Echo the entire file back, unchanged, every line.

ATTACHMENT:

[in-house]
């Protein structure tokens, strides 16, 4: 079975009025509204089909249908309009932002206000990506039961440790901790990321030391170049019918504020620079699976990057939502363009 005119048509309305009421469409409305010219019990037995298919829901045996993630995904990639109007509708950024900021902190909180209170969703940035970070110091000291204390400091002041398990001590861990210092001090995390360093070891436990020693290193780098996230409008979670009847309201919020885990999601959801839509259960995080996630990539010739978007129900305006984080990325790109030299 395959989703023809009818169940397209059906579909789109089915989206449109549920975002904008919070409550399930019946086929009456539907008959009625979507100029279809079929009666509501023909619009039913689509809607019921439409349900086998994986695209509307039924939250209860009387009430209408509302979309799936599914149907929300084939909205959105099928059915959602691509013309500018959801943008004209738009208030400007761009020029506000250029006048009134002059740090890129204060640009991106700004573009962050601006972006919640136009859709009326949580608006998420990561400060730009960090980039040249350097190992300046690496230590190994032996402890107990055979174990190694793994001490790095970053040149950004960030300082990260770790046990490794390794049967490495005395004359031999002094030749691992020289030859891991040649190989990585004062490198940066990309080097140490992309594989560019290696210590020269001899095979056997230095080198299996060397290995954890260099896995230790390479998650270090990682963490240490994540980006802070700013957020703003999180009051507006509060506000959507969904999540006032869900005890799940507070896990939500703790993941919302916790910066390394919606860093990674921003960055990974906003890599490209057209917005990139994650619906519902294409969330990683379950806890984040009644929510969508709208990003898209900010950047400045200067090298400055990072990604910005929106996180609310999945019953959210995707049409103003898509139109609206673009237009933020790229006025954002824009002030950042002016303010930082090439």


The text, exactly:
[in-house]
């Protein structure tokens, strides 16, 4: 079975009025509204089909249908309009932002206000990506039961440790901790990321030391170049019918504020620079699976990057939502363009 005119048509309305009421469409409305010219019990037995298919829901045996993630995904990639109007509708950024900021902190909180209170969703940035970070110091000291204390400091002041398990001590861990210092001090995390360093070891436990020693290193780098996230409008979670009847309201919020885990999601959801839509259960995080996630990539010739978007129900305006984080990325790109030299 395959989703023809009818169940397209059906579909789109089915989206449109549920975002904008919070409550399930019946086929009456539907008959009625979507100029279809079929009666509501023909619009039913689509809607019921439409349900086998994986695209509307039924939250209860009387009430209408509302979309799936599914149907929300084939909205959105099928059915959602691509013309500018959801943008004209738009208030400007761009020029506000250029006048009134002059740090890129204060640009991106700004573009962050601006972006919640136009859709009326949580608006998420990561400060730009960090980039040249350097190992300046690496230590190994032996402890107990055979174990190694793994001490790095970053040149950004960030300082990260770790046990490794390794049967490495005395004359031999002094030749691992020289030859891991040649190989990585004062490198940066990309080097140490992309594989560019290696210590020269001899095979056997230095080198299996060397290995954890260099896995230790390479998650270090990682963490240490994540980006802070700013957020703003999180009051507006509060506000959507969904999540006032869900005890799940507070896990939500703790993941919302916790910066390394919606860093990674921003960055990974906003890599490209057209917005990139994650619906519902294409969330990683379950806890984040009644929510969508709208990003898209900010950047400045200067090298400055990072990604910005929106996180609310999945019953959210995707049409103003898509139109609206673009237009933020790229006025954002824009002030950042002016303010930082090439």